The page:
WOODSTOCK — Shelly Edwards Johnson grew up in Marietta and was from a wonderful Christian home. Shelly and her parents, Jerry and Cathy Edwards, were faithful members of Eastside Baptist Church.
As a young teenager it was obvious that Shelly was gifted to sing as she also played the piano with excellence and ease. Those who knew her well sensed she was destined for a special place of service in God’s divine plan.
Shelly attended Belmont University in Nashville, where she earned a bachelor’s degree in Commercial Music. Upon graduating from Belmont in 2007, her songs began to gain the attention of the Christian music industry.
Her global musical hit “Power of the Cross” was awarded Song of the Year by the Gospel Music Association, and her song “Draw Near” was awarded Scripture Song of the Year.
According to Shelly’s website “Power of the Cross” has been recorded by Natalie Grant, Steve Green, and is being used by churches worldwide. Shelly has served as worship leader alongside Beth Moore, Tony Nolan, Andy Stanley, and toured North America with renown Irish Hymn-writers Keith and Kristyn Getty.
Shelly signed her first publishing and recording deal with LifeWay Worship in February 2011. She continues to write music that thrills the soul and makes her one of the most popular Christian songwriters and female worship leaders in the nation.
A mission born out of tragedy
Shelly recently wrote, “As many of you know, when I was 14 years old I lost my daddy to cancer. God used that event to drastically alter the course of my life and set me on a path of ministry. I wrote the song “Mosaic of Grace” in 2008, reflecting on that dark and painful season of my life.”
Shelly recently produced a video that tells the story behind “Mosaic of Grace.” She explains that her dad’s death plunged her family into a dark, crazy season of life.
“My dad was such a great man,” Shelly declared. “He was so much fun. He had the best laugh. He loved Jesus. He loved us so well. He was such a hard worker. He was a great picture of a loving husband and a loving father.
“But even though it was a dark and painful season for me as a 14-year-old, it marked the beginning of this wonderful new journey with God. I was filled with such wonder of what God was doing inside of me and the calling He put upon my life to start writing. And I was so focused on what was happening inside of me that I don’t think I fully grasped what had actually happened in my life.”
The journey after a loss
Shelly then reflected upon the birth of her child, Mary Carson, two years ago when she and her husband, Jack, and her mother, Cathy, were in the room with the nurses. She said, “When the nurses handed her (Mary Carson) to me the first thought that I had was, ‘I wish he (dad) were here. I wish he were here to hold her. I wish he were here to experience all that we were experiencing together. There was that moment of missing him.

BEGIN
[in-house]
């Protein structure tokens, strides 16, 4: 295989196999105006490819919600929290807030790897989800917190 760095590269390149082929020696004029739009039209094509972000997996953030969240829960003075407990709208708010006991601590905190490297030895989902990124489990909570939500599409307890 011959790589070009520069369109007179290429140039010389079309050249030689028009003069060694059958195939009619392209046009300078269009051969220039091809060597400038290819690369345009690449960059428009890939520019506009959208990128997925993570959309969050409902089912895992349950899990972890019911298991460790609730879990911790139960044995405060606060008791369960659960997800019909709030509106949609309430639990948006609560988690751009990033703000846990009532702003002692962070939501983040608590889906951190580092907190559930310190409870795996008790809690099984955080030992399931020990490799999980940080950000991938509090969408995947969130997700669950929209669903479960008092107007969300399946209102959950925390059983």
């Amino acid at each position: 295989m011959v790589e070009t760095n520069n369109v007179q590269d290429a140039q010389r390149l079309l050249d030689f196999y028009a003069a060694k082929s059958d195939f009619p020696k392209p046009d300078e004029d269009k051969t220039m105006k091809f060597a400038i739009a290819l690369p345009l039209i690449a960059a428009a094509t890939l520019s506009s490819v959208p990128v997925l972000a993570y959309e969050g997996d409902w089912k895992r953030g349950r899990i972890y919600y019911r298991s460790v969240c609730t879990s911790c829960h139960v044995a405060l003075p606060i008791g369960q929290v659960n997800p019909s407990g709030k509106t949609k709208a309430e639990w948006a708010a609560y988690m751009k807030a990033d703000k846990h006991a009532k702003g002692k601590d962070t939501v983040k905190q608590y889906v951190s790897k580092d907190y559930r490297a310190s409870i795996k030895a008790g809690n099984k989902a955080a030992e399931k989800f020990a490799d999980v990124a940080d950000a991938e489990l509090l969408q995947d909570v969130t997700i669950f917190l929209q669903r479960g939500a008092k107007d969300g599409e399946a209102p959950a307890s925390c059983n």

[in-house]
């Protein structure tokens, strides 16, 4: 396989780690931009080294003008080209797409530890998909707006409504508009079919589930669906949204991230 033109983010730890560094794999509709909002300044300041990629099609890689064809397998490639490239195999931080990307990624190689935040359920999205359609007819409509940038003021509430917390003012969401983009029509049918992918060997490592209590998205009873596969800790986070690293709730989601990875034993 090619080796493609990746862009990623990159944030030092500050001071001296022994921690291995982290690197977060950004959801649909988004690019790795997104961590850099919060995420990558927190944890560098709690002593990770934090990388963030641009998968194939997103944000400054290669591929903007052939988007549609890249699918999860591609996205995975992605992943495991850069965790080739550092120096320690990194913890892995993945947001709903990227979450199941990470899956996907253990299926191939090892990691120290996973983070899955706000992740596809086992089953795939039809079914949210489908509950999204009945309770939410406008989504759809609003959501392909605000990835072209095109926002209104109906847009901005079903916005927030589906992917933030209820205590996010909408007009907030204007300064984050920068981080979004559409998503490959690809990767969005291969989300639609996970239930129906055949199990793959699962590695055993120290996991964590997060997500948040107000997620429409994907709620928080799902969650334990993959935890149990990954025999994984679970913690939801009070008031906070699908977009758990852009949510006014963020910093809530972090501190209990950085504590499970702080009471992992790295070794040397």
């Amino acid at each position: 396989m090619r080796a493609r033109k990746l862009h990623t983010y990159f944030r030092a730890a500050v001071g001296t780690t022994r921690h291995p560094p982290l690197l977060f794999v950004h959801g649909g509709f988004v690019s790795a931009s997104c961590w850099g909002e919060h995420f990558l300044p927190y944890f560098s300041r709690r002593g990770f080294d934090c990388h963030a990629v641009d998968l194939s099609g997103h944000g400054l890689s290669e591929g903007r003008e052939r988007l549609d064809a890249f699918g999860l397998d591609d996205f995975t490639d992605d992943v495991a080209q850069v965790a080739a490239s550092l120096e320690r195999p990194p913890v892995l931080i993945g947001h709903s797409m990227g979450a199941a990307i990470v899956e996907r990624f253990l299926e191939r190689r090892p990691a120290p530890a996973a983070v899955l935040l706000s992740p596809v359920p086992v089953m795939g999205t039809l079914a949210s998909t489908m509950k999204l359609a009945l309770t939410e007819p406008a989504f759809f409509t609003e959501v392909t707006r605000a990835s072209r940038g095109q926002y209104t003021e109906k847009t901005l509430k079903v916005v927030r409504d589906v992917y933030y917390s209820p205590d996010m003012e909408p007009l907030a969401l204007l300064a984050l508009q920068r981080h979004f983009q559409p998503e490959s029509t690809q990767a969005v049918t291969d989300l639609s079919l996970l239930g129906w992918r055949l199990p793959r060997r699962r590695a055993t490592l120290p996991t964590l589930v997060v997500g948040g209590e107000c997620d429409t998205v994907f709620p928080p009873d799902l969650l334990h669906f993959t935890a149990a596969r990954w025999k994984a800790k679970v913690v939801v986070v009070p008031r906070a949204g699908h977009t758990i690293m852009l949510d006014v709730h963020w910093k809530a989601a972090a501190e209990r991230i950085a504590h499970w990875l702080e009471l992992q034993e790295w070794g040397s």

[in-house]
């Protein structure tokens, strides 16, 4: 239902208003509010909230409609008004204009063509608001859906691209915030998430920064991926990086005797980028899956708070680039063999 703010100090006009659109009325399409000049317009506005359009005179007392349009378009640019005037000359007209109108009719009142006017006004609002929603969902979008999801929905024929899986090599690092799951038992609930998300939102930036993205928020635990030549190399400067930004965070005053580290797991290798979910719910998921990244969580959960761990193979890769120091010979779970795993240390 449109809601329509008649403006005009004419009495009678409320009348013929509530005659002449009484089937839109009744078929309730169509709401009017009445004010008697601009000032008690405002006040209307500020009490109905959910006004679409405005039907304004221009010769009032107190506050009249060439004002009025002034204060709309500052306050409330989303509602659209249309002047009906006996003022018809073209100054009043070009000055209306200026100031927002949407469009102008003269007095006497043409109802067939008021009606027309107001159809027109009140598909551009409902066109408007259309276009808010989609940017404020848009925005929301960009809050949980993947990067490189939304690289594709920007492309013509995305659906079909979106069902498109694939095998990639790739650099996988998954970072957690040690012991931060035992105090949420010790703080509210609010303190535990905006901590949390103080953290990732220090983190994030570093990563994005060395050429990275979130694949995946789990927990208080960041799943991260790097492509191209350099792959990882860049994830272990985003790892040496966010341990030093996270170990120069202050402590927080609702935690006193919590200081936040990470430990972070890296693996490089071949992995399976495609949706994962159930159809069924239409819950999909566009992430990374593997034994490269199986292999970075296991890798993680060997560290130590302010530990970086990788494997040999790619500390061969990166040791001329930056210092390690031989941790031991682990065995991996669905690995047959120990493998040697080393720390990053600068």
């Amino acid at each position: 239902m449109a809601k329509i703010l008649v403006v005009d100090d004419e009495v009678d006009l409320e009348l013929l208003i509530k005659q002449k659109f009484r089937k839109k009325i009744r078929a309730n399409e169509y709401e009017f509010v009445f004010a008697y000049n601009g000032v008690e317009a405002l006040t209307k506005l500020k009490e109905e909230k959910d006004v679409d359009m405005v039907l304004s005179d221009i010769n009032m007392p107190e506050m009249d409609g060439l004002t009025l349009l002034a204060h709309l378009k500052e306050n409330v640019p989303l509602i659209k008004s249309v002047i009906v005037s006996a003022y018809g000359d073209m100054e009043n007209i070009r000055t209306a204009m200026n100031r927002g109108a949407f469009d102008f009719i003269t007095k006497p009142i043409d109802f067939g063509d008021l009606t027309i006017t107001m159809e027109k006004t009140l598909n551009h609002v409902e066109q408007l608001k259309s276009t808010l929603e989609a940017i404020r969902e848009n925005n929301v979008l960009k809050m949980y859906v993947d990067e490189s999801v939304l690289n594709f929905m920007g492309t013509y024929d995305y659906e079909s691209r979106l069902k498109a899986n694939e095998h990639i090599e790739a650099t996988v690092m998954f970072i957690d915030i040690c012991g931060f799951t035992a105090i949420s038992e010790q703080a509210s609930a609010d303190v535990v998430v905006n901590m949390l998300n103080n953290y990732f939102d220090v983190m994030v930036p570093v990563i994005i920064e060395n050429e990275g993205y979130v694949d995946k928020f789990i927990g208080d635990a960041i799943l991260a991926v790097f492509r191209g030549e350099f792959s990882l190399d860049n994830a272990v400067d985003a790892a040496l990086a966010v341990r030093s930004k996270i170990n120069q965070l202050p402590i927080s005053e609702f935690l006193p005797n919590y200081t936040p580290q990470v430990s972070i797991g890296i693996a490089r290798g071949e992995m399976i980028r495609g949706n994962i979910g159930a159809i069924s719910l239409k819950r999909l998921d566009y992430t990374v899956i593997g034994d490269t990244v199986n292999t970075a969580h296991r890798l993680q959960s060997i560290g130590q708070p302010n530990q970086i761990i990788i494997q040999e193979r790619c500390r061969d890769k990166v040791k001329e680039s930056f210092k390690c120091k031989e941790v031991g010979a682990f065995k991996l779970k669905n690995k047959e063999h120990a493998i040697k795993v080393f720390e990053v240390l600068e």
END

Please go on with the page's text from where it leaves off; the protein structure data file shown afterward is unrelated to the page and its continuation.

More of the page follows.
“One of my favorite things as a little girl was to stand on top of his feet and he would hold my little hands and we would twirl around and dance around the living room. I remember as a little girl thinking, ‘I can’t wait to dance with him at my wedding.’
“When you lose someone, there is an ongoing journey throughout your life when there are all these things that pop up that make you miss them all over again. There is a closeness and beauty that you can only experience through deep pain.”
Shelly then began to illustrate life as being like a mosaic of glass in a stained glass window. The broken pieces of glass by themselves seem to be so plain and insignificant, but when they are placed together in a specific design they become a beautiful mosaic of light, color, and meaning.
From the pain and loneliness Shelly has frequently experienced from her father’s death, she wrote the following words that should encourage and brighten the path of those who have lost their fathers or who have experienced the broken fragments of a shattered life.
Just a pile of broken glass
Pieces of a painful past
Shattered by the storms of life
This is all that’s left inside
He can take the fallen pieces
And lay them in the perfect place
When His work is finally finished
You will be a mosaic of grace
In your pain you may not see
The beauty of the masterpiece
But there’s a great work of art
Than what each piece alone imparts
To the God who makes all things new